Wondering how to write an effective fight scene? Never fear, editor Rayne Hall has some handy tips on how to make your scenes taut and exciting.
Creating a good fight scene is one of the most challenging aspects of the writer’s craft. Here are techniques on how to give your readers the thrill they expect from a fight:
1. Give each fighter a compelling purpose and raise the stakes as high as possible. A heroine fighting for her life is more exciting than a heroine fighting for her purse, and a heroine fighting for her children’s lives is more exciting still. If she fights for her purse, raise the stakes by making that purse important: it contains not only money, but the jackpot-winning lottery ticket, only photo of her abducted baby daughter, or evidence that her husband is innocent of the murder of which he stands accused. For her opponent, a street urchin, the stakes are also high: the money in the purse will buy food for his starving baby sister, or gang members are assessing his performance to decide whether to accept him.
2. Stack the odds against your protagonist: the more difficult the fight is for him, the more exciting it is for the reader. Give the opponent better weapons, greater strength, and other advantages.
3. Use a location which is either unusual (a wine cellar, a cow shed, an artist’s studio) or dangerous (a rope bridge across a ravine, a sinking ship).
4. Use deep point of view: let the reader experience the fight the way the PoV character experiences it. Keep to the PoV’s vision (only what’s immediately before him) and convey his emotions (fury, fear, hope, triumph).
5. Hearing, more than the other senses, creates excitement, so describe noises, especially the sounds of weapons (pinging bullets, hissing arrows, clanking swords).
6. Create fast pace by using short paragraphs, short sentences and short words.
7. Verbs, more than other words, convey excitement: hack, slash, pierce, stab, race, jump, leap, drive, spin, punch, kick. Choose vivid verbs, and build your sentences around them.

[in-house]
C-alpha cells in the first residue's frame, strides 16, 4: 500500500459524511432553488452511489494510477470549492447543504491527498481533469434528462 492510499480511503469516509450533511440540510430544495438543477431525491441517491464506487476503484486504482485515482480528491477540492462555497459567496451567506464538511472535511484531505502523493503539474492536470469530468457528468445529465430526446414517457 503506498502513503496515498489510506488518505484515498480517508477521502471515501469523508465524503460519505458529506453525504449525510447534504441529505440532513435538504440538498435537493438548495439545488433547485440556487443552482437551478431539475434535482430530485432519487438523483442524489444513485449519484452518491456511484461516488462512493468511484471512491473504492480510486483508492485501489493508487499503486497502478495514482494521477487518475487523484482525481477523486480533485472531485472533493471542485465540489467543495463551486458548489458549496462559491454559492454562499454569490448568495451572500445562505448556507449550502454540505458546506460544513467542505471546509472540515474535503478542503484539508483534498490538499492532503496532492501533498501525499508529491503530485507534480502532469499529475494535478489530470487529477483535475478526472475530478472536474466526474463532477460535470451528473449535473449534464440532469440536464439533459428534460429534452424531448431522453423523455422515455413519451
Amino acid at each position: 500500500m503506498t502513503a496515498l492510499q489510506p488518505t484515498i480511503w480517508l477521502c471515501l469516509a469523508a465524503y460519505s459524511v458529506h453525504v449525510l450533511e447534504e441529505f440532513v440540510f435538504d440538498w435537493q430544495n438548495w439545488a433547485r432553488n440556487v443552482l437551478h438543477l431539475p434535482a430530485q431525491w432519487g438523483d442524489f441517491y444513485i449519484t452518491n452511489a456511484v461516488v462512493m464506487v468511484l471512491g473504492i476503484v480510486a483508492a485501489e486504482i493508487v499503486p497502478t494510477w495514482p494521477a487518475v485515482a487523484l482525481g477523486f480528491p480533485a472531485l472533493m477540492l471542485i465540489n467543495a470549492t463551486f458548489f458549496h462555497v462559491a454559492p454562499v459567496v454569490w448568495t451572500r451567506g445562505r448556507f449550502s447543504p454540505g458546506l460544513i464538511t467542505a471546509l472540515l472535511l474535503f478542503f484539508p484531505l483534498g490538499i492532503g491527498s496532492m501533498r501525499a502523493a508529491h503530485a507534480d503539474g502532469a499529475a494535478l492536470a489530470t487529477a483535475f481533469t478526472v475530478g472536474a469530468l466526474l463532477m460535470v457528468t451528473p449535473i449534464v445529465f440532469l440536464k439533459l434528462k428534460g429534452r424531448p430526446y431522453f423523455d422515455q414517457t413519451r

8. Avoid blow-by-blow accounts: these soon get boring. Instead, show only the first few moves, as well as the decisive final ones, and for everything in between, focus on the direction of the fight (‘Fired with new courage, she kicked and punched.’ ‘He drove her closer and closer to the cliff’).
9. In a long fight scene, let something unexpected happen (the hero loses his weapon and is forced to fight on with his bare hands, the hero’s girlfriend comes to his aid, the villain’s henchmen join the fight, the bridge collapses, building bursts into flames). This event should change the fight, but it should not decide it.
10. If your protagonist has a special skill – e.g. she’s good at acrobatics, at oil painting or at basketball – let her use this skill in a surprising way in the fight.
11. Create a ‘black moment’ when all seems lost. Then the protagonist recalls his purpose, rallies his courage, and fights on to win.
12. If the protagonist wins the fight, it must be from his own efforts, not because of a stroke of luck, divine intervention or outside interference. Other people may help, but they must not decide the outcome.
If you have questions, would like to share other ideas about how to make fight scenes exciting, or if you want advice for a fight scene, leave a comment. I’ll be around for a week and will respond.
WRITING FIGHT SCENES – THE EBOOK
Learn step-by-step how to create fictional fights which leave the reader breathless with excitement.
The book gives you a six-part structure to use as blueprint for your scene. It reveals tricks how to combine fighting with dialogue, which senses to use when and how, how to create a sense of realism, and how to stir the reader’s emotions.
You’ll decide how much violence your scene needs, what’s the best location, how your heroine can get out of trouble with self-defense and how to adapt your writing style to the fast pace of the action. There are sections on female fighters, male fighters, animals and weres, psychological obstacles, battles, duels, brawls, riots and final showdowns. For the requirements of your genre, there is even advice on how to build erotic tension in a fight scene, how magicians fight, how pirates capture ships and much more. You will learn about different types of weapons, how to use them in fiction, and how to avoid embarrassing blunders. Note: The book uses British spellings.
ABOUT RAYNE HALL
Rayne Hall has published more than forty books under different pen names with different publishers in different genres, mostly fantasy, horror and non-fiction. Recent books include Storm Dancer (dark epic fantasy novel), 13 British Horror Stories, Six Scary Tales Vol 1, 2 and 3 (mild horror stories), Six Historical Tales (short stories), Six Quirky Tales (humorous fantasy stories), Writing Fight Scenes, The World-Loss Diet, Writing about Villains and Writing Scary Scenes (instructions for authors).
She holds a college degree in publishing management and a masters degree in creative writing. Currently, she edits the Ten Tales series of multi-author short story anthologies: Bites: Ten Tales of Vampires, Haunted: Ten Tales of Ghosts, Scared: Ten Tales of Horror, Cutlass: Ten Tales of Pirates, Beltane: Ten Tales of Witchcraft, Spells: Ten Tales of Magic, Undead: Ten Tales of Zombies and more.
Rayne has lived in Germany, China, Mongolia and Nepal and has now settled in a small dilapidated town of former Victorian grandeur on the south coast of England.